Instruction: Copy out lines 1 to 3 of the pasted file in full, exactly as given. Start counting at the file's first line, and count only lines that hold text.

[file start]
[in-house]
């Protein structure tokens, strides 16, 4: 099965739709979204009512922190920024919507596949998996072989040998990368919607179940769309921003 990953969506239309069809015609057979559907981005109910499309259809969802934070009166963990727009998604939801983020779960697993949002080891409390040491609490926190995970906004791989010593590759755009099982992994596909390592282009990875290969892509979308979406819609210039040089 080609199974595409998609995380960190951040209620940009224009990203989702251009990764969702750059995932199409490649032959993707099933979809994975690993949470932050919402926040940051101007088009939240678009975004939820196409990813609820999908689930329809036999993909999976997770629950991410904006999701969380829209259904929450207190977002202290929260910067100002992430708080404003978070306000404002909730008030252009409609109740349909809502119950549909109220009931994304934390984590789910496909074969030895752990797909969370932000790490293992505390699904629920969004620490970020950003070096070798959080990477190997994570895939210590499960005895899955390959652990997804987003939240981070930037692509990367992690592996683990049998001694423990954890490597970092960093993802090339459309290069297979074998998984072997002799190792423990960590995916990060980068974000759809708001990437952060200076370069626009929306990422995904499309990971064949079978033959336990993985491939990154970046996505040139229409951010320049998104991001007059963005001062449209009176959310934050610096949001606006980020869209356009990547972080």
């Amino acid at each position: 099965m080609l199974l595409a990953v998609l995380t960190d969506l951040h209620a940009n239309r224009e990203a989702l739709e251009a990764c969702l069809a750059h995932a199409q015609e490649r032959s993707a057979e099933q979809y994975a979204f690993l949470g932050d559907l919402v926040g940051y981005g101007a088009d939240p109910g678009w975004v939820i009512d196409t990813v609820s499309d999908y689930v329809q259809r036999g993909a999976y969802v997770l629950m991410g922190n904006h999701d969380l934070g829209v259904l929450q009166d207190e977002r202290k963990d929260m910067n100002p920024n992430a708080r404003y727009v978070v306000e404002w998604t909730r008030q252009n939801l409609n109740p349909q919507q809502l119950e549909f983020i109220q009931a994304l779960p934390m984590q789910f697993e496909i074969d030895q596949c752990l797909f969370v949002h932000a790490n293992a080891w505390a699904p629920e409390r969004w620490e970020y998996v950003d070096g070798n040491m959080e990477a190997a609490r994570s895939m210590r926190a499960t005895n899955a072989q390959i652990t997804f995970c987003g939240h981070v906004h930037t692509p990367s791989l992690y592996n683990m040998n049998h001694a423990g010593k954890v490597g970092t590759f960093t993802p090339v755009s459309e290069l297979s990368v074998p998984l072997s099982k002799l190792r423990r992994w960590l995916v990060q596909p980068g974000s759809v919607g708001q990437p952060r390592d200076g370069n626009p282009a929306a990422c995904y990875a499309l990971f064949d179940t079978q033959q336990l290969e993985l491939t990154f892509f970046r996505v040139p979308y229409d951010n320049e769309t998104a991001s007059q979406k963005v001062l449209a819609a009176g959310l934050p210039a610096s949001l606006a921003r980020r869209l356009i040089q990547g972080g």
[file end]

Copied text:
[in-house]
């Protein structure tokens, strides 16, 4: 099965739709979204009512922190920024919507596949998996072989040998990368919607179940769309921003 990953969506239309069809015609057979559907981005109910499309259809969802934070009166963990727009998604939801983020779960697993949002080891409390040491609490926190995970906004791989010593590759755009099982992994596909390592282009990875290969892509979308979406819609210039040089 080609199974595409998609995380960190951040209620940009224009990203989702251009990764969702750059995932199409490649032959993707099933979809994975690993949470932050919402926040940051101007088009939240678009975004939820196409990813609820999908689930329809036999993909999976997770629950991410904006999701969380829209259904929450207190977002202290929260910067100002992430708080404003978070306000404002909730008030252009409609109740349909809502119950549909109220009931994304934390984590789910496909074969030895752990797909969370932000790490293992505390699904629920969004620490970020950003070096070798959080990477190997994570895939210590499960005895899955390959652990997804987003939240981070930037692509990367992690592996683990049998001694423990954890490597970092960093993802090339459309290069297979074998998984072997002799190792423990960590995916990060980068974000759809708001990437952060200076370069626009929306990422995904499309990971064949079978033959336990993985491939990154970046996505040139229409951010320049998104991001007059963005001062449209009176959310934050610096949001606006980020869209356009990547972080």
């Amino acid at each position: 099965m080609l199974l595409a990953v998609l995380t960190d969506l951040h209620a940009n239309r224009e990203a989702l739709e251009a990764c969702l069809a750059h995932a199409q015609e490649r032959s993707a057979e099933q979809y994975a979204f690993l949470g932050d559907l919402v926040g940051y981005g101007a088009d939240p109910g678009w975004v939820i009512d196409t990813v609820s499309d999908y689930v329809q259809r036999g993909a999976y969802v997770l629950m991410g922190n904006h999701d969380l934070g829209v259904l929450q009166d207190e977002r202290k963990d929260m910067n100002p920024n992430a708080r404003y727009v978070v306000e404002w998604t909730r008030q252009n939801l409609n109740p349909q919507q809502l119950e549909f983020i109220q009931a994304l779960p934390m984590q789910f697993e496909i074969d030895q596949c752990l797909f969370v949002h932000a790490n293992a080891w505390a699904p629920e409390r969004w620490e970020y998996v950003d070096g070798n040491m959080e990477a190997a609490r994570s895939m210590r926190a499960t005895n899955a072989q390959i652990t997804f995970c987003g939240h981070v906004h930037t692509p990367s791989l992690y592996n683990m040998n049998h001694a423990g010593k954890v490597g970092t590759f960093t993802p090339v755009s459309e290069l297979s990368v074998p998984l072997s099982k002799l190792r423990r992994w960590l995916v990060q596909p980068g974000s759809v919607g708001q990437p952060r390592d200076g370069n626009p282009a929306a990422c995904y990875a499309l990971f064949d179940t079978q033959q336990l290969e993985l491939t990154f892509f970046r996505v040139p979308y229409d951010n320049e769309t998104a991001s007059q979406k963005v001062l449209a819609a009176g959310l934050p210039a610096s949001l606006a921003r980020r869209l356009i040089q990547g972080g």